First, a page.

Travel Savvy: A valid passport is required. There are nonstop flights to Belize City (BZE) from many U.S. gateways. From Belize City, connections can be made to Ambergris Caye, Caye Caulker, Dangriga, Placencia and Punta Gorda. There is a $35 departure tax, payable only in U.S. currency.
Hol Chan Cut. What To Expect: The cut is part of the five-square-mile Hol Chan Marine Reserve off Ambergris Caye. Strong tidal currents make it tricky to dive this site, but also supply food to filter feeders such as sea fans, sponges and gorgonians and to fish like grunts and mutton snappers. Novice divers should make this dive during periods of slack tide.
Mata Cut. What To Expect: A dramatic pass through the barrier reef, a few miles north of Punta Arena Canyons off Amerbris Caye. Remains of an old barge lie just inside the reef in less than 10 feet of water. Snappers are usually found schooling on the rusted hull.
The Elbow. What To Expect: Ranked among Belize's best wall dives, this drop-off at Turneffe Islands Atoll's southern tip is a busy intersection of currents, divers and big fish. You'll see schools of jacks, permit and oddly sculpted barrel sponges.
Blue Hole. What To Expect: Yes, it's a hole and yes, it's blue. This 412-foot shaft at the heart of Lighthouse Reef Atoll has achieved dive-cult status.
Half Moon Caye. What To Expect: The walls off Lighthouse are shot through with innumerable tunnels and swim-throughs, and packed with huge barrel and tube sponges. The marine life includes yellowtail snappers, eagle rays and garden eels.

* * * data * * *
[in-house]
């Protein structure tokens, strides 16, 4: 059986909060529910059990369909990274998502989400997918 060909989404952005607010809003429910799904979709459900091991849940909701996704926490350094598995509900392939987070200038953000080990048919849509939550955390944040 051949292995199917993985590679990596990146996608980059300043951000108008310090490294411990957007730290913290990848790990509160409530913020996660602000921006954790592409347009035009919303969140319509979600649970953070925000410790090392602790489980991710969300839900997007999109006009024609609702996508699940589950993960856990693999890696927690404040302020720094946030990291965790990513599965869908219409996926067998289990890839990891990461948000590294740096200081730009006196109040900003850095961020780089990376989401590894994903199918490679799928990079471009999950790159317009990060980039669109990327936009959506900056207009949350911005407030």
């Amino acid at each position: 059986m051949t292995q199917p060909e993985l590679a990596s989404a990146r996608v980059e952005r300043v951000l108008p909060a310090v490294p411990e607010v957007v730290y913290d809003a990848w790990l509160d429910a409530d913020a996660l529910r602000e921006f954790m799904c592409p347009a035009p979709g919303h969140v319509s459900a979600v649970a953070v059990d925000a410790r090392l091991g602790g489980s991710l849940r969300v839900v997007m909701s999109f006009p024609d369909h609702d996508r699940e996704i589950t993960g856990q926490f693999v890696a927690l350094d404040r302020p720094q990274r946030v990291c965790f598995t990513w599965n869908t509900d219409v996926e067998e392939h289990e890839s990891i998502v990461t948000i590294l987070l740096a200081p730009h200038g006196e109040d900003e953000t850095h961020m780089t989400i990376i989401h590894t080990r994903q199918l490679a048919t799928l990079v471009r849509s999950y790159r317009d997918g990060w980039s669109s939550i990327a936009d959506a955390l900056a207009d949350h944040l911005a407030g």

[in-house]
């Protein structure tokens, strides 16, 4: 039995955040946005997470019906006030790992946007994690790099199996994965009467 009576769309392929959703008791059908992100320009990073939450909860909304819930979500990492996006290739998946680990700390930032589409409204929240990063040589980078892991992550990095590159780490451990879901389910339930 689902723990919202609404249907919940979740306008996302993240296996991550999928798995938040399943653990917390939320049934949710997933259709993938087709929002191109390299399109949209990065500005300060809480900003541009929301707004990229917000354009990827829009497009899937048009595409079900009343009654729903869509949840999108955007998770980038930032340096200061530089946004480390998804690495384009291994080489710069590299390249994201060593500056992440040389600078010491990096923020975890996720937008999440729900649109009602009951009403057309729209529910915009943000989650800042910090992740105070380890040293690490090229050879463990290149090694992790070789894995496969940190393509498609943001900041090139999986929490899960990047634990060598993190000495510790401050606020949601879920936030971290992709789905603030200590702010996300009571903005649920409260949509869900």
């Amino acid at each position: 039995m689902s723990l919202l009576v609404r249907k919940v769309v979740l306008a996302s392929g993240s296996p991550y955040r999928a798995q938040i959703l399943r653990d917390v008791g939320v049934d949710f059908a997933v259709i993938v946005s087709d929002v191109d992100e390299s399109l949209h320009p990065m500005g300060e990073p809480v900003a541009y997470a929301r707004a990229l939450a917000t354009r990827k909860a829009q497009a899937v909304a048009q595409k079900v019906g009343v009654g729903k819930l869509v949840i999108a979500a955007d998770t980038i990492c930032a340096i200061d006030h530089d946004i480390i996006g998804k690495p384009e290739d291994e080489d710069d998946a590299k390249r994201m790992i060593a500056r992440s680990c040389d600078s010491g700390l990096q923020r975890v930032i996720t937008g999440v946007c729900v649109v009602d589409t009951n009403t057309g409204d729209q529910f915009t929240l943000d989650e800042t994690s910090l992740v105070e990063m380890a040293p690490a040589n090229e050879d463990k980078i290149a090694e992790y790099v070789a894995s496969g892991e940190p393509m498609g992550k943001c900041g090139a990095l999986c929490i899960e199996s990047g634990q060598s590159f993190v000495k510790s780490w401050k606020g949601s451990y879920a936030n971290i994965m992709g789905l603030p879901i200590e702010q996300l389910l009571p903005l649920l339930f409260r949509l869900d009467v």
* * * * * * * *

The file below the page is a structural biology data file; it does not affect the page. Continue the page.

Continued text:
Southwest Caye Wall. What To Expect: The wall off Glover's Reef Atoll is a deep, dramatic drop-off that starts in 50 feet of water and plunges into the deep blue.
Laughing Bird Caye. What To Expect: You can take along the nondiver in your group to this popular snorkeling and sunbathing site off Placencia. Offshore, tranquil reefs are populated by tunicates, anemones and lobsters.
|Photo by Stephen Frink|
|Photo by Clay Wiseman|
|Photo by Scott Johnson|
Five centuries' worth of shipwrecks are found off Bermuda--most got here by running aground on the island's broad, shallow reef, which happens to be the northernmost coral reef system in the western hemisphere.
There are three types of dives on Bermuda: historic wrecks, artificial wrecks and reefs. Historic wrecks are either buried in the sand or swallowed by the reef, but pay close attention to the dive briefings and features of the wrecks will pop out at you. A handful of modern steel hulls have been intentionally sunk for divers, and offer plenty of great photo opportunities and safe penetration. The reefs around Bermuda are heavy on sturdy brain and star corals. Coral heads grow large enough to form archways, tunnels and canyons. Divers can choose to dive with a land-based operator or or from a live-aboard (from April to December).
Snorkeling. Bermuda's reef system covers 230 square miles and forms canyons, tunnels and archways that rise to meet the water's surface--perfect for snorkeling. You'll find the usual collection of reef fish, from small blennies to big parrotfish. Enjoy the freedom of snorkeling at favorite sites like Church Bay, John Smith's Bay and Tobacco Bay.
Weather: Bermuda has two seasons: a May-to-November summer (85 degrees during the day; in the 70s at night) and a spring-like winter from December to April (60s to 70s during the day; 50s to 60s at night).
Average Water Temp: From 75 to 85 degrees in the summer; dipping to the mid-60s in winter. Dive operators recommend a full 3mm wetsuit for summer; and a full 5mm to 7mm for late fall, winter and early spring.
Average Visibility: 70 to 100 feet of vis is normal, with an occasional 150-foot day.
Travel Savvy: A passport is required. Nonstop flights to Bermuda (BDA) originate from many U.S. gateways. Departure tax is usually included in airline ticket price.
Destination Links: www.bermudatourism.com.